Southcombe says people often inquire about Fiji for a week and end up settling for Rarotonga instead. The currency is the same as ours, and everything is cheaper.
Samoa is a little further away and not yet blanketed in tourist fales, but Thomas says it has been a huge seller this year. We found several Samoan packages on offer for under $1000 per person.
Vanuatu, Tahiti and New Caledonia tend to be pricier, but are still available within the $1500-$2000 per person range.
Having sorted destination and dates, all that remains is booking it in. Martin Lewis, of MoneySavingExpert.com, writes that haggling, particularly with high-street travel agents, can knock another 10 per cent off cheap packages.
The idea probably seems a bit odd to most Kiwis, but it paid off handsomely when we put it to the test.
A cheap and cheerful romantic holiday for two to Fiji came in at $2596 from one agent, better than the first offering received. We forwarded that quote back to the original agent, and he undercut the trip by $250 - almost bang on 10 per cent.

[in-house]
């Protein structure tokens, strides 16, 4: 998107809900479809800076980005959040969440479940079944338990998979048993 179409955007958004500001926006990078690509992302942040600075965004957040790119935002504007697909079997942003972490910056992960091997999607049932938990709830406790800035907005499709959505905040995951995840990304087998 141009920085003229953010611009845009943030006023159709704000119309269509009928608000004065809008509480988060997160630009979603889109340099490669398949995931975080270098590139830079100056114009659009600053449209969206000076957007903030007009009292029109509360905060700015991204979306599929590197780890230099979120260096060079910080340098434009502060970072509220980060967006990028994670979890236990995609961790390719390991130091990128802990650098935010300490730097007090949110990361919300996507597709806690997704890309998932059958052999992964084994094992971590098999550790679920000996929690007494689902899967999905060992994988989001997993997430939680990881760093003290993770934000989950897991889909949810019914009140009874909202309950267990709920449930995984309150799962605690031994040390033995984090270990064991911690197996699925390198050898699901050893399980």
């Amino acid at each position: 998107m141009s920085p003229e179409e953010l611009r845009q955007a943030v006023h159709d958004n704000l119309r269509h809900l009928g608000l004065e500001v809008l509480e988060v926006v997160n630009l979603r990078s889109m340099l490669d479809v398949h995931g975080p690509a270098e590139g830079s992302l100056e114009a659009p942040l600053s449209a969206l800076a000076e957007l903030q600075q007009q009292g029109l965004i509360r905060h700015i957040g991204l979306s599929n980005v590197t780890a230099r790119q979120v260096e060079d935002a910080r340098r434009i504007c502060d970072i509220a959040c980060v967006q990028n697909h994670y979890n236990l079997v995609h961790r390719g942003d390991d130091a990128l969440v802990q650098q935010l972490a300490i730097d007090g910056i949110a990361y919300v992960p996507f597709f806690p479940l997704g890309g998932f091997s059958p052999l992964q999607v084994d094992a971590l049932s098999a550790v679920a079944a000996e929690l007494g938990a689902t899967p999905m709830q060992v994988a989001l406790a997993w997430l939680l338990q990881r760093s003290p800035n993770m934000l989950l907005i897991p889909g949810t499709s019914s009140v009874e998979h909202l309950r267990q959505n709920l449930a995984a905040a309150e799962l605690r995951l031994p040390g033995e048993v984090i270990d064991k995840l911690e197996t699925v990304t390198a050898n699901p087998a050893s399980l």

When we asked about a credit card surcharge of $60, it was dropped - another good bargaining opportunity there.
Neither of our travel agency insiders was worried about the idea of haggling and shopping around, saying it reflects the nature of the market these days.
Over the past decade, customers with all the information at their fingertips via the internet have become much better informed.
But that's actually a good thing, Mr Thomas says. It means they've done some research and know what they're after, leaving the agent free to hone things down and work out the details.
Price is not the same thing as value, he says, which is where the agent's expertise comes in.
At any rate, it's already June, so you don't have a snowball's chance of a cheap holiday in Hawaii.
But Southcombe has a Plan B: with more hotels and flights available, the Gold Coast is competitively priced and can even be booked during the school holidays.
Sure, it's not exactly Fiji or Samoa. But at least our Aussie neighbours can always be relied on to provide a last resort. Fairfax NZ
- The Dominion Post